• Collision Coverage: This coverage option pays for damage to your vehicle after a traffic accident. Collision insurance also covers vehicle damage from accidents that do not involve another vehicle. For instance, if you strike a tree or pole, roll the car over, or hit a pothole, collision insurance will help to cover the car repairs.
  • Comprehensive insurance: Comprehensive coverage reimburses you for damage to your vehicle that was not caused by an auto accident. For example, comprehensive coverage will compensate you if your car was damaged due to adverse weather conditions or vandalism. Comprehensive insurance will also cover losses due to collisions with animals such as deer. So, it would be wise to consider adding this type of coverage if you live in a rural or wooded area.

There might also be more insurance options in addition to the coverage types listed above. If you have questions about your auto insurance options, it would be wise to contact your insurance company or a car accident attorney near you.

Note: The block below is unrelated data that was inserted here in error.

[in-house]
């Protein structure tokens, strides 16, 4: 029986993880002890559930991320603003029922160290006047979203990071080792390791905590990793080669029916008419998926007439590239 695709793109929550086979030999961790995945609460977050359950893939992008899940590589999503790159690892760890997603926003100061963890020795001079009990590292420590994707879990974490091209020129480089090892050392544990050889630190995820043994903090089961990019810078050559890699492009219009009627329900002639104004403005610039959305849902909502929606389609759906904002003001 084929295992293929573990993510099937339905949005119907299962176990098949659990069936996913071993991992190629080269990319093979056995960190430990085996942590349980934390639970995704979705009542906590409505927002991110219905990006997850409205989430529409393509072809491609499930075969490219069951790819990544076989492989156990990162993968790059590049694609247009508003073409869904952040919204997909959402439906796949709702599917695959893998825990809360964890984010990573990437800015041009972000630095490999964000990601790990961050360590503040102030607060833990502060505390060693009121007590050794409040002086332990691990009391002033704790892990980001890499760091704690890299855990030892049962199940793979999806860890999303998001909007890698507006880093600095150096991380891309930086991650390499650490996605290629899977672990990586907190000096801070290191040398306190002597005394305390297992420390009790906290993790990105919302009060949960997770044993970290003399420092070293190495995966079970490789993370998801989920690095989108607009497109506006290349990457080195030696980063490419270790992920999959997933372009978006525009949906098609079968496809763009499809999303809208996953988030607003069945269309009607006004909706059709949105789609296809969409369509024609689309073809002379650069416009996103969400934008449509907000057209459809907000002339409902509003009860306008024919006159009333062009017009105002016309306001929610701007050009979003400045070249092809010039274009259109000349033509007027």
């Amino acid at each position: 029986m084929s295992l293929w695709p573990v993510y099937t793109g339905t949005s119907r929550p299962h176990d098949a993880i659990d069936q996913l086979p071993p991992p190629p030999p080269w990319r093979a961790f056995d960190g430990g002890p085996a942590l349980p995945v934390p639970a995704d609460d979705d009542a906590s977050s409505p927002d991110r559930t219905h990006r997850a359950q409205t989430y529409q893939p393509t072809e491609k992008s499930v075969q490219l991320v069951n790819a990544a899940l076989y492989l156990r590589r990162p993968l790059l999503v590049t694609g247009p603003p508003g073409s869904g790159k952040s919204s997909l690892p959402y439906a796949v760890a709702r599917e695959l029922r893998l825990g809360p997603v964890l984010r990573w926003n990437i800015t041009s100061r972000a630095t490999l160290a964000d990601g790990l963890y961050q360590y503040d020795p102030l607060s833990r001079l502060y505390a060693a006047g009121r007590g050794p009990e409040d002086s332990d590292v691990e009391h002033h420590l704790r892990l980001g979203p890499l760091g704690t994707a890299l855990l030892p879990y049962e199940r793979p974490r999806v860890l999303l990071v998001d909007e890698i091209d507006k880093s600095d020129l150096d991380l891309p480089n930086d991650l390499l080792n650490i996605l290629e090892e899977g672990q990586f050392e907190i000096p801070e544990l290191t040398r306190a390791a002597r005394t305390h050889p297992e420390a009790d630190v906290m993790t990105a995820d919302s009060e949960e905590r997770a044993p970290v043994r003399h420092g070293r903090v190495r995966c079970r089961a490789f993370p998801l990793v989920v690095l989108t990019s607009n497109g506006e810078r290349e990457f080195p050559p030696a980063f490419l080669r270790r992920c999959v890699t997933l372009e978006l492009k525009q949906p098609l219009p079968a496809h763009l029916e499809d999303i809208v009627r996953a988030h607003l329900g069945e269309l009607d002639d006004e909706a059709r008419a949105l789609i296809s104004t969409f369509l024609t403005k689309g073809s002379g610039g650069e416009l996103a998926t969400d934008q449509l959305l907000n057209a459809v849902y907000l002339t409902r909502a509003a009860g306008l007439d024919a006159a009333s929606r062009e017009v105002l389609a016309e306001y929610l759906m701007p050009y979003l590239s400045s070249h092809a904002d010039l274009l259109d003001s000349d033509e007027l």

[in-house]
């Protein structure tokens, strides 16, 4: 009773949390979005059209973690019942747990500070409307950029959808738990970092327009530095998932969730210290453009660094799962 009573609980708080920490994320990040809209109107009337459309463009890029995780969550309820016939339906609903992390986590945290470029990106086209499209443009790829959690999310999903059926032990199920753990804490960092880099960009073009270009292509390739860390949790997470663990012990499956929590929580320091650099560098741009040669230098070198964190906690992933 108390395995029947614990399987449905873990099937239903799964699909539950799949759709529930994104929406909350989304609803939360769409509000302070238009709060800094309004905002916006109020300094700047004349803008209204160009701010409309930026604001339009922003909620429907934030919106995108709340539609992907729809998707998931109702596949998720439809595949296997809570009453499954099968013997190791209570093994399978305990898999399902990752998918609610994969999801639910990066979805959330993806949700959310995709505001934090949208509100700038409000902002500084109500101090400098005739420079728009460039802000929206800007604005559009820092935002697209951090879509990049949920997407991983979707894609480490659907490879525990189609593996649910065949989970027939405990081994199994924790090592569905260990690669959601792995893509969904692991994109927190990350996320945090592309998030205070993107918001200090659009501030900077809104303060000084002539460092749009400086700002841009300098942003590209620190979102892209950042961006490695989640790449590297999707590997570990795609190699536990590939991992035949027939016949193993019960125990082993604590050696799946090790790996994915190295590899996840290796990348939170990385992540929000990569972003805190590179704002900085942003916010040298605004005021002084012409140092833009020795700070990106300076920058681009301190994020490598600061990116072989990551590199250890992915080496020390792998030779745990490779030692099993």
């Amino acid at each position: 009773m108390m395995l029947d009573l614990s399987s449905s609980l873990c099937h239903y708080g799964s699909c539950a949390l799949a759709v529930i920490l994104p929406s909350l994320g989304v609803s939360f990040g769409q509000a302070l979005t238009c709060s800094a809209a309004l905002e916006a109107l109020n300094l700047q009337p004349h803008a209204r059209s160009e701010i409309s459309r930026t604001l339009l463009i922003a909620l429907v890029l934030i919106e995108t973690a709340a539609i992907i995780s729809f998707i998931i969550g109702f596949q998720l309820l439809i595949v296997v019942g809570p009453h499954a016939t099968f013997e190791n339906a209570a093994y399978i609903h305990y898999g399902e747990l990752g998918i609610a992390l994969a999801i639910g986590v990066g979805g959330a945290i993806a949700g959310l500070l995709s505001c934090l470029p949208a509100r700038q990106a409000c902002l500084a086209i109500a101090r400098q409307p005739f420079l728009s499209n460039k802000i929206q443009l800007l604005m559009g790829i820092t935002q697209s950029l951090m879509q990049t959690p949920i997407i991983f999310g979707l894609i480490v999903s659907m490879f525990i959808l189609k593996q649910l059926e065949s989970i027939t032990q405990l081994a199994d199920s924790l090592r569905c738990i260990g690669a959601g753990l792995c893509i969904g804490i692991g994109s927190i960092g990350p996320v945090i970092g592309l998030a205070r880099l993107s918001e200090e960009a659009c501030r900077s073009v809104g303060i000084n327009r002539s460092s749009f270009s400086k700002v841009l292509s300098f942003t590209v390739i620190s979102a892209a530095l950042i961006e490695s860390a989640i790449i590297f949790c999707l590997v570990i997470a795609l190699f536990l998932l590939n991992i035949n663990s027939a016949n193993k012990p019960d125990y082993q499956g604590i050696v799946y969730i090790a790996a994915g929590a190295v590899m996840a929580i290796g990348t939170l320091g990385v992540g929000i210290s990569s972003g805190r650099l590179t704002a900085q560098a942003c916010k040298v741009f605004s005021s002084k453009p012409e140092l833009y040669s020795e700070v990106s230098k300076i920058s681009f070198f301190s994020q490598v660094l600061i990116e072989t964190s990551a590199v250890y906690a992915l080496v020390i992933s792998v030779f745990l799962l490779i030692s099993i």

How an Attorney Can Help

If you were in a minor fender bender, you could probably handle car insurance claims yourself. However, suppose your car accident caused severe physical injury or substantial vehicle damage. In that case, you will benefit from an experienced car accident attorney's help. Your attorney will be able to do a case evaluation to estimate the value of your case. This evaluation will be essential in negotiating a fair settlement with insurance adjusters.

If settlement negotiations break down, your attorney might need to take your case to court. In that case, they will gather evidence about how the accident happened to establish fault. This evidence will include police reports, medical records, video footage, and more. Further, they and their law firm staff will compile evidence of your medical bills, lost wages, and other damages to seek appropriate reimbursement.